So if you don’t go to “see” Brian Wilson, what was enticing about last night’s performance? Well, everything really. Wilson and ten other band members unraveled a complete experience to the live crowd seated on the floor or the balcony of The National. There were exciting surprises, somber reflections, joyous celebrations, and pure rock-and-roll breakdowns. Top to bottom, you couldn’t ask for more in a show. The addition of original Beach Boy Al Jardine and long-time contributor Blondie Chaplin delivered the “performer” aspect that Wilson just couldn’t present while Jardine’s son Matt provided the night’s greatest surprise and perhaps pleasure for his flawless take on Wilson’s celebrated falsetto voice that defined so many of their songs. After coming to the front of the stage to perform Wilson’s stunning vocal part on “Don’t Worry Baby,” Richmond could barely contain their admiration as they quickly vaulted out of their seats to show their appreciation. With Matt & Al handling the charm and Blondie carrying the showmanship, it was more than enough to make up for Wilson’s reluctance and towards the end of the night, that indifference almost became its own charm.
As for the songs, the large band on stage touched down on the acclaimed songs that led people to label Wilson as a “musical genius,” but there was plenty more on the set-list than just the band’s well-known hits. Several tracks from Wilson’s latest album No Pier Pressure made their way into the set and many of them, notably “The Right Time,” found themselves fitting perfectly alongside songs like “Wouldn’t It Be Nice” and “I Get Around.” If they hadn’t alerted the audience to the fact that it was on the newest album, anyone could have easily assumed it was just a discarded B-Side from fifty years ago due to its timeless charm. On top of that, the set dived deep into the Beach Boys catalogue for some excellent, but lesser known tracks such as “She Knows Me Too Well” (a celebrated 1964 B-Side) and “California Saga: California,” an Al Jardine penned track whose inclusion was strange for being on the Wilson-absent album Holland. The inclusion of Chapman meant his iconic performance on “Sail On, Sailor” made an appearance and Wilson’s infamous obsession with Phil Spector snuck its way into the show too with a cover of The Crystals’ iconic song “Then He Kissed Me.” It wasn’t just all sunshine and hit songs for the set though. As mentioned, the band opened with a track from the legendary Smile project and played that collections’ central song later on too. Hearing “Surf’s Up” live is completely indescribable as was the reaction from the crowd afterwards for a song so divisive in its conception. When Al Jardine referenced the iconic 1966 performance for composer Leonard Bernstein on Inside Pop: The Rock Revolution and hammered home the blatant fact of Wilson’s genius to the crowd, there was not a single person in the crowd not voicing their vocal support for the off-kilter musician.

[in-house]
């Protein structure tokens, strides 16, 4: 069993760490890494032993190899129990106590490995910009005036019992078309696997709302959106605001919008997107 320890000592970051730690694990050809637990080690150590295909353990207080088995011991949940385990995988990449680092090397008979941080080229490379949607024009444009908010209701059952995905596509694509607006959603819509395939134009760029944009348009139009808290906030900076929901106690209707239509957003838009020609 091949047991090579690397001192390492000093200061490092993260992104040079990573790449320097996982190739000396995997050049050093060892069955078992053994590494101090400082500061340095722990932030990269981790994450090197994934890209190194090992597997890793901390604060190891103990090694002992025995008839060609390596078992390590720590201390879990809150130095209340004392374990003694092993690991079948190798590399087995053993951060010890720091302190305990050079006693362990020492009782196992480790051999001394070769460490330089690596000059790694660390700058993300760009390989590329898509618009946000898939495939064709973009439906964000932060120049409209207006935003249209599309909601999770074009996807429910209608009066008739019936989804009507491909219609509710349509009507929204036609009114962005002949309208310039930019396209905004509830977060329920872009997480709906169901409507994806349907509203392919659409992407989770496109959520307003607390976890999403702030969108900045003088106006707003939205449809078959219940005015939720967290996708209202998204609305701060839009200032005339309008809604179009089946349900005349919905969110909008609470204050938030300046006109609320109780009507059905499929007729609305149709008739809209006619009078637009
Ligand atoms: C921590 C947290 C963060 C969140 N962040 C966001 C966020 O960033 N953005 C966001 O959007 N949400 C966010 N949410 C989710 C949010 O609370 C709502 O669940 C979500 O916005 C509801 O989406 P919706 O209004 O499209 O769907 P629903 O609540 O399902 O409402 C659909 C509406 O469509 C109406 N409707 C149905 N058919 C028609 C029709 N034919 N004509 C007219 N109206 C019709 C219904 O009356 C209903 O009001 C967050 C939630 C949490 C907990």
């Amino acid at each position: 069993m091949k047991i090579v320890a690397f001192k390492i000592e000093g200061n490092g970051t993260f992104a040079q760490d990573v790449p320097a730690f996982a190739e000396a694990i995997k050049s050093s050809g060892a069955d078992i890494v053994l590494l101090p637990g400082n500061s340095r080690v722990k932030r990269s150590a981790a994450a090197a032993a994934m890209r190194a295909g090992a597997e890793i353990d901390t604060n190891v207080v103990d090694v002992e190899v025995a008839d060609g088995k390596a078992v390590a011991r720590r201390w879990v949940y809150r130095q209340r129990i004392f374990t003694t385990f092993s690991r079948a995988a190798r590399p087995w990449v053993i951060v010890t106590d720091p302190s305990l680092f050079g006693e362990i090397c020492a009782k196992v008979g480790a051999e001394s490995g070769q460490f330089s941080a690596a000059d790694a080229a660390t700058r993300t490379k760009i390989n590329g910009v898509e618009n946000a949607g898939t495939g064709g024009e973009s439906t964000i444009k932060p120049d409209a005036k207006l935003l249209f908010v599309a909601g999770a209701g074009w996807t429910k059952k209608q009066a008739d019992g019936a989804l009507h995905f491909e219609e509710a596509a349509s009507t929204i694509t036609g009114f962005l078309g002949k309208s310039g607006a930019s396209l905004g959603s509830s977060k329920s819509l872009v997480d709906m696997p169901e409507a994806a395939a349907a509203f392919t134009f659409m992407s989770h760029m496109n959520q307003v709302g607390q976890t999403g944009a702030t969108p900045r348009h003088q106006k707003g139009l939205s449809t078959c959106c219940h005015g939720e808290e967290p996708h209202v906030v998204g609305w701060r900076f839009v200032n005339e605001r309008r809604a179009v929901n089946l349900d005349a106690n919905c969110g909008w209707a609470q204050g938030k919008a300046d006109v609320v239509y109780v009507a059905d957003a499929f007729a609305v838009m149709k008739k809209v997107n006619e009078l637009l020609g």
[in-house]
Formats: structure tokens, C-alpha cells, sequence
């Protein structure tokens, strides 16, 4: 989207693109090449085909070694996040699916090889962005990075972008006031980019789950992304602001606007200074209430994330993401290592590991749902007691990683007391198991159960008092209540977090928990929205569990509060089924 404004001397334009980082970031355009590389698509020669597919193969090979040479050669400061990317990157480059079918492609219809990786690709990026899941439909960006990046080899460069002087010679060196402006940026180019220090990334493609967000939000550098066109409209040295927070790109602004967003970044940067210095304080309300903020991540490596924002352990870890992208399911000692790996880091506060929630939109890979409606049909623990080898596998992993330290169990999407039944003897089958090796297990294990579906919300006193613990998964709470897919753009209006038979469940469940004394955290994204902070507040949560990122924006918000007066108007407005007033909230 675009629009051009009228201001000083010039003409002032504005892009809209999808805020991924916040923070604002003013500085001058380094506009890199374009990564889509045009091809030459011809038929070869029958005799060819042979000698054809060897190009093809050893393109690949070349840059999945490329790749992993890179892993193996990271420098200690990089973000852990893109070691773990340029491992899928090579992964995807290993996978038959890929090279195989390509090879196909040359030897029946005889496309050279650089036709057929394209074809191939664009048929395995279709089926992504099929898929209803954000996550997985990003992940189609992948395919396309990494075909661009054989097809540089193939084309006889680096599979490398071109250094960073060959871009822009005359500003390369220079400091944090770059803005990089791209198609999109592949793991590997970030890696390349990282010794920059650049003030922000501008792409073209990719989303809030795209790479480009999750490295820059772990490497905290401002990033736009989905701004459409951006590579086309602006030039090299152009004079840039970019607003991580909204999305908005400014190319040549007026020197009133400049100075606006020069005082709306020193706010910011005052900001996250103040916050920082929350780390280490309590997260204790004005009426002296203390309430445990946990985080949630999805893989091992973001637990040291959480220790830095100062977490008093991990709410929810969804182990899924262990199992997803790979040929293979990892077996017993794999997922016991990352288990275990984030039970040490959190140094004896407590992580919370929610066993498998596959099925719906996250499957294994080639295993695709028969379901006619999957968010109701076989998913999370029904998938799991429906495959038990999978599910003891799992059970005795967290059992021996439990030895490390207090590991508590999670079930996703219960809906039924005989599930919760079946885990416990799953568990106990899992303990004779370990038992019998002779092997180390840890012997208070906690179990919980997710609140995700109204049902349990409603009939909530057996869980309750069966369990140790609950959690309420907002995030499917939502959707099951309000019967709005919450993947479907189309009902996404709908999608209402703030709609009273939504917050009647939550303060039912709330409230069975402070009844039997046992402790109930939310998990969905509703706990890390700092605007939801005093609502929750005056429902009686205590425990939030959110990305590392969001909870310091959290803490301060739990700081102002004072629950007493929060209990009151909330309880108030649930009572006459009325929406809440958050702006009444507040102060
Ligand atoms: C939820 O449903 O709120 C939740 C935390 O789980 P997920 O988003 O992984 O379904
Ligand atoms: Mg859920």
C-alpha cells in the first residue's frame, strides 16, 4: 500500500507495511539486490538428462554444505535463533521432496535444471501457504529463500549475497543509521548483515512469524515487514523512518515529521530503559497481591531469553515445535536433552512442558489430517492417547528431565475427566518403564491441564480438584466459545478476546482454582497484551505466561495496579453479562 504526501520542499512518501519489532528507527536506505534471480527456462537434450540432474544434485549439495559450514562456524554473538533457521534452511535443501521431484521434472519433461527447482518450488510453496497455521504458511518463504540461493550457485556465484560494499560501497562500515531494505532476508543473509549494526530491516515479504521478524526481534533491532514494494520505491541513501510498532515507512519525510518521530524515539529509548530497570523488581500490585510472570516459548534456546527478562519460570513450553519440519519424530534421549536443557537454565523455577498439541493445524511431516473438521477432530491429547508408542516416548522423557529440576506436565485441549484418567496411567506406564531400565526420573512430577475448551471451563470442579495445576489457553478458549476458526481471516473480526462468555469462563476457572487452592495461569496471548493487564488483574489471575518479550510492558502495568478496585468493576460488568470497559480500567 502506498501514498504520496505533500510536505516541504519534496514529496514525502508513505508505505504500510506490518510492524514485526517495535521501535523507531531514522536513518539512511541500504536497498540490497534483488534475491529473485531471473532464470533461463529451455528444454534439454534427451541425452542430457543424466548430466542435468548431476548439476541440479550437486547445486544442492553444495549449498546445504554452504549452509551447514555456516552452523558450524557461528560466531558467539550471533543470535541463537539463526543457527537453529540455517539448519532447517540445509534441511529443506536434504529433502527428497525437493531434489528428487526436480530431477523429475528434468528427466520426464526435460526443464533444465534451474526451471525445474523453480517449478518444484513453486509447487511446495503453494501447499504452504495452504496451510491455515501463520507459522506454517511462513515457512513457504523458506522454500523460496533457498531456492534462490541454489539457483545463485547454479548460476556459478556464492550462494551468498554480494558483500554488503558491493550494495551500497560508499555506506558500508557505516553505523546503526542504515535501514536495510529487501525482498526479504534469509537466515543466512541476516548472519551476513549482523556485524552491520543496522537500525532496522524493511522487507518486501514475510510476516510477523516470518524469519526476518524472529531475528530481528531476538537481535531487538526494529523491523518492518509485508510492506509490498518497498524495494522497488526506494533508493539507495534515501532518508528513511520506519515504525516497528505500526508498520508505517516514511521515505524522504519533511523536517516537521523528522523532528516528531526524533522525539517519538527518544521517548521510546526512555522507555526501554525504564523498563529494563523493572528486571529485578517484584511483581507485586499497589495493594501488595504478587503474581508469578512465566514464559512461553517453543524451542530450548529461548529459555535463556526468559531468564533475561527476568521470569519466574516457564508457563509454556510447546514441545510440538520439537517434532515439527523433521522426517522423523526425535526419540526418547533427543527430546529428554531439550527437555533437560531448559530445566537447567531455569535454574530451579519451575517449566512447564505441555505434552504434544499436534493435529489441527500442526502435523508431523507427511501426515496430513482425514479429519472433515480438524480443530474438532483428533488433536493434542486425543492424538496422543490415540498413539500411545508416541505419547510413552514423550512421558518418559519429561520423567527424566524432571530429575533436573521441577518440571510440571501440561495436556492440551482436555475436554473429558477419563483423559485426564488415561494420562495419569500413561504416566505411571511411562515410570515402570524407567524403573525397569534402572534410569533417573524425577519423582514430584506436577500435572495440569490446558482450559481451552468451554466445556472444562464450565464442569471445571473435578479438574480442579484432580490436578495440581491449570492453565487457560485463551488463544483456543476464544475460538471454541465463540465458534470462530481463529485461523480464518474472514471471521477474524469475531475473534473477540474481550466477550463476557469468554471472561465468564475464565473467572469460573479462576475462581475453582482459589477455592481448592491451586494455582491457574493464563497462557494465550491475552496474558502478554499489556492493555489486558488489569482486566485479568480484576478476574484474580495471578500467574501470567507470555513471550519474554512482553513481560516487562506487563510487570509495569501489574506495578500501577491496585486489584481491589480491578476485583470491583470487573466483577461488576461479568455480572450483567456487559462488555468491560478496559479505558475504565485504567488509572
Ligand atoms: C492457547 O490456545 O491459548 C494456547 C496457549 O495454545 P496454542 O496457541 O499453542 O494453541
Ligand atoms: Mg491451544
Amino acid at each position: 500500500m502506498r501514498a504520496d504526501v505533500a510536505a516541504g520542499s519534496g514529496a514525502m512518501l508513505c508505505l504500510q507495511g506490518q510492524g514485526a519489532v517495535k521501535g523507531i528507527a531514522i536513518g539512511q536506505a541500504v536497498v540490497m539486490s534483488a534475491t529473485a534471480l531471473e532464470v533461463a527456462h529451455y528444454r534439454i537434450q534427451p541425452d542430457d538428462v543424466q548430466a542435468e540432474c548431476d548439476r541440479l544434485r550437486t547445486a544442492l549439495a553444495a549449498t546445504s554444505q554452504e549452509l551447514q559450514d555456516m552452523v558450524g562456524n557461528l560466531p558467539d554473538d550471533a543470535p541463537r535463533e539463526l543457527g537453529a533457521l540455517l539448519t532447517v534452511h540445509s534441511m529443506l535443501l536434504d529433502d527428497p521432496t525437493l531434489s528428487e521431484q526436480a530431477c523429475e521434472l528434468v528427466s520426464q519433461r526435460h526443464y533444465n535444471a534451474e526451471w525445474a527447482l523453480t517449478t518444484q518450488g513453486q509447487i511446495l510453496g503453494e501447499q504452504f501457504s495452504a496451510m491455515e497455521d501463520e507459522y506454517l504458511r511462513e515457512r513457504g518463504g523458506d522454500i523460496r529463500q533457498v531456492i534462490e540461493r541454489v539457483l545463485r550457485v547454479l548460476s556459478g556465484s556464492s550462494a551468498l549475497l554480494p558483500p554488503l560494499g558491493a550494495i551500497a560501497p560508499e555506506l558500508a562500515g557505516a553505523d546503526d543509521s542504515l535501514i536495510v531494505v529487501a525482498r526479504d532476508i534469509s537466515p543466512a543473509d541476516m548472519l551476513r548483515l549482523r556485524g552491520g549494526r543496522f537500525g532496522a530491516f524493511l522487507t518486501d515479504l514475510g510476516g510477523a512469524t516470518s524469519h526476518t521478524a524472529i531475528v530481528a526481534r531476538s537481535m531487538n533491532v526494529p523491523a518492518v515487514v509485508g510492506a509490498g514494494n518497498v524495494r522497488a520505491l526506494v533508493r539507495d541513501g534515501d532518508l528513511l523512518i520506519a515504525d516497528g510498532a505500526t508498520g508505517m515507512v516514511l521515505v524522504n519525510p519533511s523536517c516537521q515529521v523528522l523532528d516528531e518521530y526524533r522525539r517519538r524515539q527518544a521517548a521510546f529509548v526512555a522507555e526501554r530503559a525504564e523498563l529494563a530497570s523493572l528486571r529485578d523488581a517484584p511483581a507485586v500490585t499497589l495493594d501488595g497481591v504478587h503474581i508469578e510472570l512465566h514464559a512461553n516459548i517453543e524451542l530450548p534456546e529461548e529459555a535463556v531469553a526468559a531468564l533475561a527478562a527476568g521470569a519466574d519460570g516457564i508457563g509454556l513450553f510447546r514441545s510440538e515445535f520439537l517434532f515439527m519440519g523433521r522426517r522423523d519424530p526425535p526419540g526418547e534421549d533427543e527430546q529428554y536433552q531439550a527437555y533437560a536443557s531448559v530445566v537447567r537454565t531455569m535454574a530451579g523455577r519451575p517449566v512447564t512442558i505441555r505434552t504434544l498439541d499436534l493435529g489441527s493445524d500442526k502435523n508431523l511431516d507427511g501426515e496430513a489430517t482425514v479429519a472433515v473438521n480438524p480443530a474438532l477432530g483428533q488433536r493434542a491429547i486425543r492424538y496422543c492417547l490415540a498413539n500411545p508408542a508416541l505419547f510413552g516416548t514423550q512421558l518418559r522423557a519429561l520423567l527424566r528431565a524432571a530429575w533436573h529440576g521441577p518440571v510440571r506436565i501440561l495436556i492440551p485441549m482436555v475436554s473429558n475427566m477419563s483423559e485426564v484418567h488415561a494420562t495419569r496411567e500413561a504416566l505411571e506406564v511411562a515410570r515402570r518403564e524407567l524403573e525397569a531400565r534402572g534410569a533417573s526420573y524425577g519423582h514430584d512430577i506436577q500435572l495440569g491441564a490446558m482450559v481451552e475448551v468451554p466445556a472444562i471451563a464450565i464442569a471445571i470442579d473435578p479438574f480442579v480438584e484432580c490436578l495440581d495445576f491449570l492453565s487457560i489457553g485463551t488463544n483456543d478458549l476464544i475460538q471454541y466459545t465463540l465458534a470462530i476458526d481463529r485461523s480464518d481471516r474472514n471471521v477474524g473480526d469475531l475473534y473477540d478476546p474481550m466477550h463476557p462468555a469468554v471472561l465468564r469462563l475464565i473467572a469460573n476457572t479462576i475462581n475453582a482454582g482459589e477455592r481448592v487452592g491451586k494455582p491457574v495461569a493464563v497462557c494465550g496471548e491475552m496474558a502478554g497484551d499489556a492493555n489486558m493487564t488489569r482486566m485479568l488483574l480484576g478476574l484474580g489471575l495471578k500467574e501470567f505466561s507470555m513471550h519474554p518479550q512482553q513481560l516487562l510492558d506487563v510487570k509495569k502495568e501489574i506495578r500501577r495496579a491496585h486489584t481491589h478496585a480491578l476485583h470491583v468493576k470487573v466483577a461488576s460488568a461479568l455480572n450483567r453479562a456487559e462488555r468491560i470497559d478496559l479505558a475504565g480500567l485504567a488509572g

It was an incredible night from the moment Wilson sauntered on to stage. Every last detail of the show seemed extraordinary whether it was a guitarist shifting to French Horn quickly or Blondie wondering around the stage looking lost. It was hard to take in the entirety of each song’s arrangement, yet if you focused too long on a single part or melody, it was clear you were definitely missing out on something equally as interesting and rewarding. From the countless standing ovations (including after the first song) to the final onslaught of iconic hit after hit, the cross-generational audience not only seemed unable to hide their excitement, but proudly unwilling. Wilson himself tried to shield himself from that excitement on multiple occasions. He naturally turned the spotlight to the Jardines and the fantastically talented members of his band at several points in order to hide from the public eye. When it came time for the band to gets its own introductions, the eccentric mastermind scurried in as quickly as possible after Al Jardine to avoid the cheers and just get right back to the music. He had the right idea too – it was the music that provided a cathartic night of familiar and surprising joy so strong that I’m sure everyone driving home that night found some way to put on a Beach Boys track in their car. As timeless as they are, those in attendance last night know the only way to make them better is to get Brian Wilson to arrange a full band around them. That’s just what Richmond got last night too – an unfathomable improvement over a classic sound. Well, maybe it’s not so unfathomable coming from Brian Wilson.